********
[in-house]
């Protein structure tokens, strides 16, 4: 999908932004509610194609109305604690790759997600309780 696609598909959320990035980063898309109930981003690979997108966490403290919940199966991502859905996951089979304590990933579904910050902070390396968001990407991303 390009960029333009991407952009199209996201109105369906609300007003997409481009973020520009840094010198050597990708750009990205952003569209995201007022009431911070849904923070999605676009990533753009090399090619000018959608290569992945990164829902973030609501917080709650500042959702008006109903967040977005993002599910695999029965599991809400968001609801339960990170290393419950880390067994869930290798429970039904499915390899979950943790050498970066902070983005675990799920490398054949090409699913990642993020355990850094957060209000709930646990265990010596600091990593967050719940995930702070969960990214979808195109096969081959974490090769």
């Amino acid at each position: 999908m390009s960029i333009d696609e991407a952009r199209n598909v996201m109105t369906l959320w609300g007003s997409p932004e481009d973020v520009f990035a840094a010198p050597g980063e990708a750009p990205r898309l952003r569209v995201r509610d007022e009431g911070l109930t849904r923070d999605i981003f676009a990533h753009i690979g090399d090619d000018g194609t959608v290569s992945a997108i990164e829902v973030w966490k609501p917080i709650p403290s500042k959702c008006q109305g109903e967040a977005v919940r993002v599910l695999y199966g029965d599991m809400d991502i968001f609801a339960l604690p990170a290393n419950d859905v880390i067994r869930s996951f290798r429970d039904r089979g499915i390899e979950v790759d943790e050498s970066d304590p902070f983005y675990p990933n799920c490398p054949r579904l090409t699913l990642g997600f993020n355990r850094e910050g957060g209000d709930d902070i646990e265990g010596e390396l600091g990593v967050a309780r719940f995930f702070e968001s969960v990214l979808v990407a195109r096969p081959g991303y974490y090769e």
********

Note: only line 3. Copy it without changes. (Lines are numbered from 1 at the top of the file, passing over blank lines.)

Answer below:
């Amino acid at each position: 999908m390009s960029i333009d696609e991407a952009r199209n598909v996201m109105t369906l959320w609300g007003s997409p932004e481009d973020v520009f990035a840094a010198p050597g980063e990708a750009p990205r898309l952003r569209v995201r509610d007022e009431g911070l109930t849904r923070d999605i981003f676009a990533h753009i690979g090399d090619d000018g194609t959608v290569s992945a997108i990164e829902v973030w966490k609501p917080i709650p403290s500042k959702c008006q109305g109903e967040a977005v919940r993002v599910l695999y199966g029965d599991m809400d991502i968001f609801a339960l604690p990170a290393n419950d859905v880390i067994r869930s996951f290798r429970d039904r089979g499915i390899e979950v790759d943790e050498s970066d304590p902070f983005y675990p990933n799920c490398p054949r579904l090409t699913l990642g997600f993020n355990r850094e910050g957060g209000d709930d902070i646990e265990g010596e390396l600091g990593v967050a309780r719940f995930f702070e968001s969960v990214l979808v990407a195109r096969p081959g991303y974490y090769e």